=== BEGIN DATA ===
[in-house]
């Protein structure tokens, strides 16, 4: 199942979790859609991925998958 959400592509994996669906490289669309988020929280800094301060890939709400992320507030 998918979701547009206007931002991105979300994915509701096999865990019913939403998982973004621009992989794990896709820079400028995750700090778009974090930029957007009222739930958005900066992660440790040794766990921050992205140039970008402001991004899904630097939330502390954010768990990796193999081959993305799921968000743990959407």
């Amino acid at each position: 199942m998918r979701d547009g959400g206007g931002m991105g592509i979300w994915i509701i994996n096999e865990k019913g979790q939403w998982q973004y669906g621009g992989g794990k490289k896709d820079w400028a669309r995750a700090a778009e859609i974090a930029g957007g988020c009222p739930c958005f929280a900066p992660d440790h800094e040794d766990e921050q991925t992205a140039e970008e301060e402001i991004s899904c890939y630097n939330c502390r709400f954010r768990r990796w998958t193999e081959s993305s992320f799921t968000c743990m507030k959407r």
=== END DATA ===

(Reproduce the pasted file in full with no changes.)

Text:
[in-house]
């Protein structure tokens, strides 16, 4: 199942979790859609991925998958 959400592509994996669906490289669309988020929280800094301060890939709400992320507030 998918979701547009206007931002991105979300994915509701096999865990019913939403998982973004621009992989794990896709820079400028995750700090778009974090930029957007009222739930958005900066992660440790040794766990921050992205140039970008402001991004899904630097939330502390954010768990990796193999081959993305799921968000743990959407």
């Amino acid at each position: 199942m998918r979701d547009g959400g206007g931002m991105g592509i979300w994915i509701i994996n096999e865990k019913g979790q939403w998982q973004y669906g621009g992989g794990k490289k896709d820079w400028a669309r995750a700090a778009e859609i974090a930029g957007g988020c009222p739930c958005f929280a900066p992660d440790h800094e040794d766990e921050q991925t992205a140039e970008e301060e402001i991004s899904c890939y630097n939330c502390r709400f954010r768990r990796w998958t193999e081959s993305s992320f799921t968000c743990m507030k959407r």